Saturday, July 21, 2007

What to wear: The Shirt (Part 2)

What to Wear: The Shirt (Part 2)

To start with style, there are a variety of collars available to the shirt-shopping man.

Straight: Possibly the most standard of men’s collars these days. This collar aims in varying degrees of “down.” There are a number of “spreads” available in straight collars, the “spread” being the amount of space visible between the collars, at the neck, where a tie might live. Choose too-narrow a spread and you could be on the GoodFellas poster.

Spread: A straight collar that’s been spread to the point of not being considered straight anymore. This collar is also sometimes referred to as the “cutaway” collar, for the large amount of visible space between collar tips; it’s also called the “British Spread,” because it’s popular there and Americans love wearing anything that smells European. Due to their construction, spread collars are typically slightly less-wide than straight collars. This collar, too, is available in a variety of spread distances.

Button-Down: The collar that’s affixed to the shirt, popular with Mormons, prep schools, mod parties, and consulting firms. I.e., either hip or square, depending on how you wear it. Never wear the collar unbuttoned. And don’t snip off the buttons to make it a non-button-down shirt: you’ll still be left with buttonholes in the collar, and people will notice. And we don’t want that.

Curved: A straight collar that has a slight curve outwards from the face. It’s a different look, for a different type of man. Yes, just different. And sometimes preferred by Steve Martin. No comment.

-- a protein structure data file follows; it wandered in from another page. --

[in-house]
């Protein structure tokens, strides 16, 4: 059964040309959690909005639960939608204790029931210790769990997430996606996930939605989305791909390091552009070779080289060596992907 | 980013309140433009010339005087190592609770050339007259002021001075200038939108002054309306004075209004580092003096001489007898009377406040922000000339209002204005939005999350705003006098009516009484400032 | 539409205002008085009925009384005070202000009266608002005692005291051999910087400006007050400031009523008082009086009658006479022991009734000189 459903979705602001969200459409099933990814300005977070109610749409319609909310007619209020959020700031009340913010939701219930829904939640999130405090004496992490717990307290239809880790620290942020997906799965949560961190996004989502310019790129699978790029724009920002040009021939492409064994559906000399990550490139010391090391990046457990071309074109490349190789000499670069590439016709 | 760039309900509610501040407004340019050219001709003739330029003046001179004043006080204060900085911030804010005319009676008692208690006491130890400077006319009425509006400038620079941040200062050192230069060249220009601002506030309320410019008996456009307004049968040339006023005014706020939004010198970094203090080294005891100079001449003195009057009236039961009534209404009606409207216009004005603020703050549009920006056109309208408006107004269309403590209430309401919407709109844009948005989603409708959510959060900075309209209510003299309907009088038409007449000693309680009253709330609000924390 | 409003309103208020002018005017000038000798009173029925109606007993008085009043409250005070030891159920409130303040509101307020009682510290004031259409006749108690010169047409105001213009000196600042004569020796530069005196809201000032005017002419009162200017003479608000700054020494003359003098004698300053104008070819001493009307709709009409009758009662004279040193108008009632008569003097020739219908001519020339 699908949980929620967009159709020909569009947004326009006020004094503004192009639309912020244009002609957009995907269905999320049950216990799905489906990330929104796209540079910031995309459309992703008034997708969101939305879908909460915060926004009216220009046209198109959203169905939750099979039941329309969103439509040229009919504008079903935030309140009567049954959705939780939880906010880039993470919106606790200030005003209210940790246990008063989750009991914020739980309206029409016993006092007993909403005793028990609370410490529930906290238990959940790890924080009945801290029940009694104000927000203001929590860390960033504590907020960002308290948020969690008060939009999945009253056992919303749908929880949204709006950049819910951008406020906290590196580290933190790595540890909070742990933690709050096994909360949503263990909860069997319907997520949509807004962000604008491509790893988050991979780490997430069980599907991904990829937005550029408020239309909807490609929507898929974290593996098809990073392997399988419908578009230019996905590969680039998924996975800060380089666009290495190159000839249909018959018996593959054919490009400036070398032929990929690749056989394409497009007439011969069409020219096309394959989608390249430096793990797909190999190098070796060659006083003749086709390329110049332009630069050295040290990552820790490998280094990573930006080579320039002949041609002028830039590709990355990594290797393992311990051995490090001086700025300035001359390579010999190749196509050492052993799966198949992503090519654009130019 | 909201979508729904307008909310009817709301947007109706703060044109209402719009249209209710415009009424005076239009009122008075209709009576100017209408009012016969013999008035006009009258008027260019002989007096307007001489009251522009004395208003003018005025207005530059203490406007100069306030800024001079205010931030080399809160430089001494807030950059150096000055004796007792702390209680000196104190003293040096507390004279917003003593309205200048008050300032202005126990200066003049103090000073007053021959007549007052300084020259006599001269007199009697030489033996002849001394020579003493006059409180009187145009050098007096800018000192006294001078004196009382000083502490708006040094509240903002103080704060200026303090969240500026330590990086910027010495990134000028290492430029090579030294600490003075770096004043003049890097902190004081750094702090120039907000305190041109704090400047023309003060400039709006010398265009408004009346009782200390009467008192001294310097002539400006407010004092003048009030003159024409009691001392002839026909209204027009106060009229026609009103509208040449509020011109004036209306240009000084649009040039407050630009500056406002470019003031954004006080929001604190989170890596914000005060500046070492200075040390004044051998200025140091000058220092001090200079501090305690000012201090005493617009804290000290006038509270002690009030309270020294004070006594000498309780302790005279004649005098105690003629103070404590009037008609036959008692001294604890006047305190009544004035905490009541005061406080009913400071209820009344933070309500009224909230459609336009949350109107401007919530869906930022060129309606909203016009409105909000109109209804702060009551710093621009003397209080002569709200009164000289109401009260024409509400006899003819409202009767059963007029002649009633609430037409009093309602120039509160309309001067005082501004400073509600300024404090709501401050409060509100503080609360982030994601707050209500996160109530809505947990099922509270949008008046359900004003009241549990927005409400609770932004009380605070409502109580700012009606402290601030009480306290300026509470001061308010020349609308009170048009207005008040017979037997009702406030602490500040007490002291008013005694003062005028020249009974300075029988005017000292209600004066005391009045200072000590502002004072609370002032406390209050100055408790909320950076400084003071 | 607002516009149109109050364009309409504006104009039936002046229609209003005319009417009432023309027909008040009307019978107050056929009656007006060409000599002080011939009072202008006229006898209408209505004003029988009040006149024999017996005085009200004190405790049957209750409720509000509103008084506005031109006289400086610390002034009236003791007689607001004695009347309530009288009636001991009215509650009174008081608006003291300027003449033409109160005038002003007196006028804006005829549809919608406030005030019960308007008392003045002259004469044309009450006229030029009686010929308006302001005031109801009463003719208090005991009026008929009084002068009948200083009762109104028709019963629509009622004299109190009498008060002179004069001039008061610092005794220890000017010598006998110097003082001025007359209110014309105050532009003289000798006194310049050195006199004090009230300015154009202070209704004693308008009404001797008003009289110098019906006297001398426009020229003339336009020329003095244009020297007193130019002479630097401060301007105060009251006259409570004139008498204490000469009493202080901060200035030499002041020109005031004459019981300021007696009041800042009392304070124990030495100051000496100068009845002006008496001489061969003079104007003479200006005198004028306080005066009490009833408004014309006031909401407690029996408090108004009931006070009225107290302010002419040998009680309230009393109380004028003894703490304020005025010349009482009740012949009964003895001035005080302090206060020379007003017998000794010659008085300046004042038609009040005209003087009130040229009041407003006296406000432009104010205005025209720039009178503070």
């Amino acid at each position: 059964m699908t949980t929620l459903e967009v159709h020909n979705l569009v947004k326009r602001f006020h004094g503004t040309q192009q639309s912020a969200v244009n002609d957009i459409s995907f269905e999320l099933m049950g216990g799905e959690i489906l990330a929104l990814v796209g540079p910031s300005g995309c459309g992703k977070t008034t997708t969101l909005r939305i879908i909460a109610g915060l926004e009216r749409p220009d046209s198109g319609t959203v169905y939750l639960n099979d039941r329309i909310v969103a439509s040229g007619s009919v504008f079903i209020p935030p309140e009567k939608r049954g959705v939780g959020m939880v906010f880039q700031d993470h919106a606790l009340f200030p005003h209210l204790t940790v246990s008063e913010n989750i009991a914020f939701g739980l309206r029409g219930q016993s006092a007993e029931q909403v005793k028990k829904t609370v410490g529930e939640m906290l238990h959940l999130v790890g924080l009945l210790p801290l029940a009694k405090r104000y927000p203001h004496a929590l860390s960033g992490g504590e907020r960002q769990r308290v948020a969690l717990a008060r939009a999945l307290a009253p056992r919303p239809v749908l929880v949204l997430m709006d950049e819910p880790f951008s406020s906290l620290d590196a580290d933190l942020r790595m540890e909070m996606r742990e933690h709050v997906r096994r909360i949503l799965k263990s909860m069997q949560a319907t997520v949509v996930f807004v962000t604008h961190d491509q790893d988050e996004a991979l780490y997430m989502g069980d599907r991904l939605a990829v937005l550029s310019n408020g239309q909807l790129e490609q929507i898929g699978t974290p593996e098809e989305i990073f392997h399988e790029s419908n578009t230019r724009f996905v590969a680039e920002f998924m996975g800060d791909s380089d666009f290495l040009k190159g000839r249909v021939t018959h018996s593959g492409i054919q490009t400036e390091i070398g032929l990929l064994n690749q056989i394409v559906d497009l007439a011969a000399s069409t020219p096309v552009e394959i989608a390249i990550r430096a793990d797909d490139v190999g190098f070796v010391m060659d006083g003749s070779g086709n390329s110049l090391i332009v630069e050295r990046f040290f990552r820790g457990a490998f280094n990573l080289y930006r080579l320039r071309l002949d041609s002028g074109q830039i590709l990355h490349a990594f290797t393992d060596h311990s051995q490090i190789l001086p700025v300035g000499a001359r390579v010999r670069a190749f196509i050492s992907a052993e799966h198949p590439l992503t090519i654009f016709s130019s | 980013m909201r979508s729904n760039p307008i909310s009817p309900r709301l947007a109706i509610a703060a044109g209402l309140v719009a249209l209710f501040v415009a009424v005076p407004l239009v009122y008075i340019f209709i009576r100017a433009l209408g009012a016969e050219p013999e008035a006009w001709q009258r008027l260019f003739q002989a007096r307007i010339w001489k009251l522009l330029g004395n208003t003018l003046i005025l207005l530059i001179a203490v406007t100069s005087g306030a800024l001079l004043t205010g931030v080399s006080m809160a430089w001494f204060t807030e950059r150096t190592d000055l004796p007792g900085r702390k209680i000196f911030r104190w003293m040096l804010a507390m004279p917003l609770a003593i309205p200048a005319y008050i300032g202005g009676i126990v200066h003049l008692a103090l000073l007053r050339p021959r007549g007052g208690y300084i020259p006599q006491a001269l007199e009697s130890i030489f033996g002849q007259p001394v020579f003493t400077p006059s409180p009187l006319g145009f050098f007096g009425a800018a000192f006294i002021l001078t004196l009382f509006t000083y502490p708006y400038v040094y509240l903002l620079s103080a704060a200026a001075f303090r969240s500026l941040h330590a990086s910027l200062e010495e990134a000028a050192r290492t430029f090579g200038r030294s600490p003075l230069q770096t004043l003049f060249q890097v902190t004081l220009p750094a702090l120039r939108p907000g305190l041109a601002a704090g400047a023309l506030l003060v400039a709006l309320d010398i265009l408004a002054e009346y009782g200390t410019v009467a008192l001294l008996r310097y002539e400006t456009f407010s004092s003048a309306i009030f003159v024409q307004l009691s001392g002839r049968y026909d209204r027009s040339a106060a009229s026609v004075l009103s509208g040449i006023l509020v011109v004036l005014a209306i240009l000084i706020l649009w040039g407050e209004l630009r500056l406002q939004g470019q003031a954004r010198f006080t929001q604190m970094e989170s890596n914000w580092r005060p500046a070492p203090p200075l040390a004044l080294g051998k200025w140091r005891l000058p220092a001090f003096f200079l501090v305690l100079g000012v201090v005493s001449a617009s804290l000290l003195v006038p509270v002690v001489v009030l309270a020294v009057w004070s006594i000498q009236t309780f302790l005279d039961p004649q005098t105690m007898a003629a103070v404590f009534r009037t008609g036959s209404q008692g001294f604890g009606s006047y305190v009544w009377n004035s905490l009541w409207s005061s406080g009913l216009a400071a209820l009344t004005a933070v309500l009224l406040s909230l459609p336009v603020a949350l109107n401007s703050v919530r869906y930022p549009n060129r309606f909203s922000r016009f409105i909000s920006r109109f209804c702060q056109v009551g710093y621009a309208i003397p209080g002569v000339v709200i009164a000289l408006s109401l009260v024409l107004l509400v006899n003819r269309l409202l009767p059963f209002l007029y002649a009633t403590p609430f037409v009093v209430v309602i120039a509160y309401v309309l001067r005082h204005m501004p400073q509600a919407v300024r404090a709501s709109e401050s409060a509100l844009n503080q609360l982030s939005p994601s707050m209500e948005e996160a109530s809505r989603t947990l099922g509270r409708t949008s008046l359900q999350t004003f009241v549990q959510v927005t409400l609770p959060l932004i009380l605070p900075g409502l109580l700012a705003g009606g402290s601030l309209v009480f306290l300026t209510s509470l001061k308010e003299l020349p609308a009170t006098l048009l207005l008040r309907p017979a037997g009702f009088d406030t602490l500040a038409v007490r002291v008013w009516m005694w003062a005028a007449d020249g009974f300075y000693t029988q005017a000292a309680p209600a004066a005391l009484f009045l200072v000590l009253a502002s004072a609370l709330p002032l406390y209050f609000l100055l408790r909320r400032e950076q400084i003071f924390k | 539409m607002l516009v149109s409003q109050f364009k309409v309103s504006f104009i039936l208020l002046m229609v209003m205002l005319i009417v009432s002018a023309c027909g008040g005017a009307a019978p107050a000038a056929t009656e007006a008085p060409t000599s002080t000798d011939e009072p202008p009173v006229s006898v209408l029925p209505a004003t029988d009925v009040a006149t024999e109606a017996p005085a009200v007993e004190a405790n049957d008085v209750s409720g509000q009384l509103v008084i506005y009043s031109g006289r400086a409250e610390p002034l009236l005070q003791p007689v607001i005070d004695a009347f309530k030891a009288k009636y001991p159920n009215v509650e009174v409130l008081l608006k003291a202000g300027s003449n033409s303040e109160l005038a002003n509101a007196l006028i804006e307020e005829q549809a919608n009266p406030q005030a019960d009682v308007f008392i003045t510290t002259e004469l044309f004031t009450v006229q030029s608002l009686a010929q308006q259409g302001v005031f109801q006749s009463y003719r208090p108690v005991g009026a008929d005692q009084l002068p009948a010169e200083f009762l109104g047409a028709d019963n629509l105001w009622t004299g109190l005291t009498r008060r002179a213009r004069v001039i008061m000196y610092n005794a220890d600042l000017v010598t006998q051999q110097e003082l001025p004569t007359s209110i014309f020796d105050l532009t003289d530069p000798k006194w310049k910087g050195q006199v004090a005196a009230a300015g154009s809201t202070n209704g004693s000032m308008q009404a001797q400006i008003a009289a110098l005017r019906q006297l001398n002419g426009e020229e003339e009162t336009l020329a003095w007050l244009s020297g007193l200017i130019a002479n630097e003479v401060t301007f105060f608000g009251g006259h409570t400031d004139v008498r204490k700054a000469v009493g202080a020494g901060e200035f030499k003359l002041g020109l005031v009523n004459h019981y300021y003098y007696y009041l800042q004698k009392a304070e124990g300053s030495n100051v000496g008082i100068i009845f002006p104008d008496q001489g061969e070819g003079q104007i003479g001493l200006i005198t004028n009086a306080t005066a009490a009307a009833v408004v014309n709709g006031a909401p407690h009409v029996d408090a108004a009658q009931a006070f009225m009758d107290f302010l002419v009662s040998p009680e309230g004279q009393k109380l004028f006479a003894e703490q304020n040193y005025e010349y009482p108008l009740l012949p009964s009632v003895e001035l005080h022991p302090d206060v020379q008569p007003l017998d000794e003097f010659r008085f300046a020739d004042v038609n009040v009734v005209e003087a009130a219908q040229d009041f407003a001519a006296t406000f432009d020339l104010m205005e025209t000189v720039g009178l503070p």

Tab: A collar that has a small snap-tab connecting the two collar sides together. No real idea what this tab is for. Must be a reason. Maybe it’s an added security feature.

Banded: Quite simply, no collar—just a button at the neck. Preferred by Michael Stipe circa-1990 and Robin Williams at any formal event. Come to think of it, Steve Martin’s also worn it on occasion. Good for wooing women with the I-used-to-be-a-Yoga-instructor-but-now-I-study-African-drumming look.

The point in having so many collars is that you get to choose one that suits you. It’s often said that men with narrow faces should choose collars that are wider, to help broaden their faces; conversely, men with wider faces should choose collars that are narrower, to help lengthen their faces. Personal style is really the best route, though: don’t choose a collar that isn’t you. And don’t blame your face for keeping you from wearing what you want. Only Hugh Grant is Hugh Grant, and anyway, we suspect he’s a doofus.

1 comment:

TypicalFashion said...

The tab in the collar is to be snapped under the tie, pushing the tie knot outward. It's a slick look.